A Future and a Hope

Text:   (Jeremiah 29:1,4-11) 

Dear friends,

If you think about the past, the present and the future, which is the time-frame you find to be the main focus of your attention?   Where do you live, think, act, operate?  Of course the obvious answer is that you operate in all three dimensions, don’t you?   Although I think the process of maturing and aging tends to have some effect on the way we approach this. 

When you are at school, you can ‘t wait to get older, get a drivers’ licence, drink in public, earn money, and visit Paris.  All that is ahead of you.  You don’t have much of a past, but the future looks quite long.  When you get a bit older, and most of those things have been achieved, you still look forward – to your kids achieving all those milestones and more, and perhaps to being free of some of the responsibilities you once looked forward to.  And then when you get older still, you start to reflect a bit more on the past, and wonder whether you could have made better choices at times.  I used to think that older people were sort of stuck in the past, but the older I get, the more I seem to think of the future.  The future is a lot shorter than it was, so it’s a bit more urgent! and I am fast approaching the time where nearly everything I buy has a life-time warranty. 

But there are some things we all have in common.  Whenever you act in any way at all, you are operating in the present.  Everything from getting up in the morning, reading the newspaper, eating lunch, doing homework, having a glass of wine or catching a plane – it’s all in the moment, a now thing.

At the same time, whatever you do is affected in some way by your past.  Your upbringing and family life, your experience in the church, your teachers and pastors, all had an effect on you, and helped to shape the way you are today.  The past is very important to us. When you pick up the newspaper you are reviewing the past.  When you ask your kids how was school today, you are asking about earlier today.  All our conversations, all our study, even our faith, is strongly connected to the past – Jesus died on a cross for us, and that happened in the past.

If we look in the other direction, we can see the many ways in which our present is connected to the future.  All our planning, our budgeting, our preparation for a career, or a new career, all our study is directed to the future.  Every promise lives in the future.  Every plan, every good intention, every dream.  If I wanted to mess with your heads, I might suggest that there is no such thing as the present.  As soon as you think about the moment, it has passed, and has become part of our recent past.  Where’s the present?  Whoops!  There it goes, now the past.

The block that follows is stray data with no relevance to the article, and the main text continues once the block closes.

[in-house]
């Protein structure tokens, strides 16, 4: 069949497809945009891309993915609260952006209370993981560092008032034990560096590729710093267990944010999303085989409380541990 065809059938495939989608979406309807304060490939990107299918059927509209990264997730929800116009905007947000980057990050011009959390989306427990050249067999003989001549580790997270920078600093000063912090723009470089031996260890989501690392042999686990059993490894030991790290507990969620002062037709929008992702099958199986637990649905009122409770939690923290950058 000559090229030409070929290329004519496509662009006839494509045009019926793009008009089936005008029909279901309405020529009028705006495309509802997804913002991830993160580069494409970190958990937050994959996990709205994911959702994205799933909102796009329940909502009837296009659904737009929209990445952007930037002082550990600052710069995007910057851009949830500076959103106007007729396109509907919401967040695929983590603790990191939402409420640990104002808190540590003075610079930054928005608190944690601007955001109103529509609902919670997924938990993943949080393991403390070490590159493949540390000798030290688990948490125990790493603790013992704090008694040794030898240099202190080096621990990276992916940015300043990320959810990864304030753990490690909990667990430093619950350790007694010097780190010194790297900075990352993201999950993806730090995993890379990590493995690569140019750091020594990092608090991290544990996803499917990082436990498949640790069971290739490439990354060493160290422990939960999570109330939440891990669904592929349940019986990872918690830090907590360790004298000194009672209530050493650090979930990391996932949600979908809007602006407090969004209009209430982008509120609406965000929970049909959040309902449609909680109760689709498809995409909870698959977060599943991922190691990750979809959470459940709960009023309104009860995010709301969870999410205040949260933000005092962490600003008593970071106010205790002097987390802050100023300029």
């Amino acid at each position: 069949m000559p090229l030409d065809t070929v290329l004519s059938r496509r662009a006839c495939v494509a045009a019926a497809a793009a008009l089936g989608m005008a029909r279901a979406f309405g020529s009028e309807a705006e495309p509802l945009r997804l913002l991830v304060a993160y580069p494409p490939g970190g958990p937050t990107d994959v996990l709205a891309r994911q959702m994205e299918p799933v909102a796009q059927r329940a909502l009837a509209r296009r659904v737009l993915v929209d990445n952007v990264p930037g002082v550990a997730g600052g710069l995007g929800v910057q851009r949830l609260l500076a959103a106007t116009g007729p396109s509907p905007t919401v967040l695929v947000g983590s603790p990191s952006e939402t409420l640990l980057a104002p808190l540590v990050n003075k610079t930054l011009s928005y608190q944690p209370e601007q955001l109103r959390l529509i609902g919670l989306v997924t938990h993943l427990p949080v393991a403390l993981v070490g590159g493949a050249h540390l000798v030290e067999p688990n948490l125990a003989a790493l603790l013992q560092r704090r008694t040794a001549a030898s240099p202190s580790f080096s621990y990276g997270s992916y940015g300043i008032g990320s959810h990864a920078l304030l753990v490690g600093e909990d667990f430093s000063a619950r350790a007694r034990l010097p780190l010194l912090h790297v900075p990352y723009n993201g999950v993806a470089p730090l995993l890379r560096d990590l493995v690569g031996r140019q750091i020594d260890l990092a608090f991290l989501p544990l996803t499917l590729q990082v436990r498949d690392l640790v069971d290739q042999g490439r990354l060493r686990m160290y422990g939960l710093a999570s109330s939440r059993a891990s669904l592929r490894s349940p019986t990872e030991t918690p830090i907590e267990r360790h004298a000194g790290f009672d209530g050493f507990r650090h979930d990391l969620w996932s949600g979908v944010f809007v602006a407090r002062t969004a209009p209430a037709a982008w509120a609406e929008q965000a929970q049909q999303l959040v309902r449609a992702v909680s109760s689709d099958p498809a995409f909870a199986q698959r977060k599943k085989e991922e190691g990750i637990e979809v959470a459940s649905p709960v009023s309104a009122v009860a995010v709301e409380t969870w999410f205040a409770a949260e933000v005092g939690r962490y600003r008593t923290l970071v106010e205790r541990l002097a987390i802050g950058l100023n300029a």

There are times when this comes to the front of our minds.  As you get towards the end of high school, you need to be planning what you are going to do with the rest of your life.  It’s a bit of a turning point when the past, including whatever study you have managed to squeeze into your social life, leads or pushes you towards an unknown future, that can be quite exciting, but also vaguely unsettling.

There are other turning points, or crossroads, like marriage and children, changing jobs, the death of loved ones and maybe retirement or being asked to take a new leadership role, that inevitably push us back onto our foundations from the past and forward into a new thing in the future.

In today’s Old Testament reading, we are reminded of a particularly appalling experience that Israel had, which gave rise to the letter from Jeremiah, referred to in the text.  SLIDE – Past and Memory  It involves a move from the past to the future.  They were big on the past, which was when God had chosen them as his own special people.  They knew the stories of their ancestors – Abraham, Isaac, Jacob, Moses, King David and all the rest – the forging of a special covenant, which gave them a pretty special place in the world.  Their memories were important to them, although memory can play tricks and so some of that had got distorted over time.  I’m sure that doesn’t happen to you, but it did to them.

SLIDE – Geography They had by this time been pretty well settled in what they referred to as the promised land, and they assumed they had a mortgage on it.  They had been a fairly insignificant nation, if the truth is known, apart from a fairly brief period when David was on the throne, and to a lesser extent, Solomon.  For that short time they were a ranking nation, but it didn’t last.  They were flanked by the superpowers of the day – Egypt to the south and the Mesopotamian nations to the north – Assyria, Babylon and later Persia.  SLIDE – 721BC  The northern kingdom of Israel had been carried off into captivity in 721 by Assyria, but they were wicked in various ways that we of course are not.  And that was a long time ago, we prefer not to remember that.

SLIDE – 597BC  But now a new present had caught up with them.  In 597 BC (remember the BC dates go backwards), Babylon was the new superpower of the region.  Jerusalem was besieged and conquered, and the whole of the ruling class, including the royal family, were taken off in chains to Babylon.